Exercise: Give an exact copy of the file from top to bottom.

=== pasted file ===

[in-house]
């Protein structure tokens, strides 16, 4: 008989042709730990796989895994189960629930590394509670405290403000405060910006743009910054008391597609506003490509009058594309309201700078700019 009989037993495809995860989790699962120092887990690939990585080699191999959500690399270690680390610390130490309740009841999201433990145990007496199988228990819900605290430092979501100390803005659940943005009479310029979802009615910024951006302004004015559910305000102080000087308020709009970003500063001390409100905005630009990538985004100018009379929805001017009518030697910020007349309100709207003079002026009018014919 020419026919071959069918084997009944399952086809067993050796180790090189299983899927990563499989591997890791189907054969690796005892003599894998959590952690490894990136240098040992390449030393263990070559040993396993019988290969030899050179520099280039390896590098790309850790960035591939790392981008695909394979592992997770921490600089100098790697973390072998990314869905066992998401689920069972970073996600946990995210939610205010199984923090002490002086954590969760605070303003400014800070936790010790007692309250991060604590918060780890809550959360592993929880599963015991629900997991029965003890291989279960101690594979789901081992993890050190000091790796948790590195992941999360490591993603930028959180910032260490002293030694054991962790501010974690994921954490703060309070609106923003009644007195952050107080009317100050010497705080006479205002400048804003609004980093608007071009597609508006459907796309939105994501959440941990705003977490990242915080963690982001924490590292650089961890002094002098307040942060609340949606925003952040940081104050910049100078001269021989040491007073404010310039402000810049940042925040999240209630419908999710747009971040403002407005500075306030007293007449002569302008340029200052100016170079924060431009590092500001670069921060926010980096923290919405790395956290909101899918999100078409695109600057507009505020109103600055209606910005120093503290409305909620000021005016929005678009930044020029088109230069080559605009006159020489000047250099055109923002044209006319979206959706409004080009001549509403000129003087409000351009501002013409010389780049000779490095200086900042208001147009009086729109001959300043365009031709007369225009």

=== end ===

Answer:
[in-house]
């Protein structure tokens, strides 16, 4: 008989042709730990796989895994189960629930590394509670405290403000405060910006743009910054008391597609506003490509009058594309309201700078700019 009989037993495809995860989790699962120092887990690939990585080699191999959500690399270690680390610390130490309740009841999201433990145990007496199988228990819900605290430092979501100390803005659940943005009479310029979802009615910024951006302004004015559910305000102080000087308020709009970003500063001390409100905005630009990538985004100018009379929805001017009518030697910020007349309100709207003079002026009018014919 020419026919071959069918084997009944399952086809067993050796180790090189299983899927990563499989591997890791189907054969690796005892003599894998959590952690490894990136240098040992390449030393263990070559040993396993019988290969030899050179520099280039390896590098790309850790960035591939790392981008695909394979592992997770921490600089100098790697973390072998990314869905066992998401689920069972970073996600946990995210939610205010199984923090002490002086954590969760605070303003400014800070936790010790007692309250991060604590918060780890809550959360592993929880599963015991629900997991029965003890291989279960101690594979789901081992993890050190000091790796948790590195992941999360490591993603930028959180910032260490002293030694054991962790501010974690994921954490703060309070609106923003009644007195952050107080009317100050010497705080006479205002400048804003609004980093608007071009597609508006459907796309939105994501959440941990705003977490990242915080963690982001924490590292650089961890002094002098307040942060609340949606925003952040940081104050910049100078001269021989040491007073404010310039402000810049940042925040999240209630419908999710747009971040403002407005500075306030007293007449002569302008340029200052100016170079924060431009590092500001670069921060926010980096923290919405790395956290909101899918999100078409695109600057507009505020109103600055209606910005120093503290409305909620000021005016929005678009930044020029088109230069080559605009006159020489000047250099055109923002044209006319979206959706409004080009001549509403000129003087409000351009501002013409010389780049000779490095200086900042208001147009009086729109001959300043365009031709007369225009």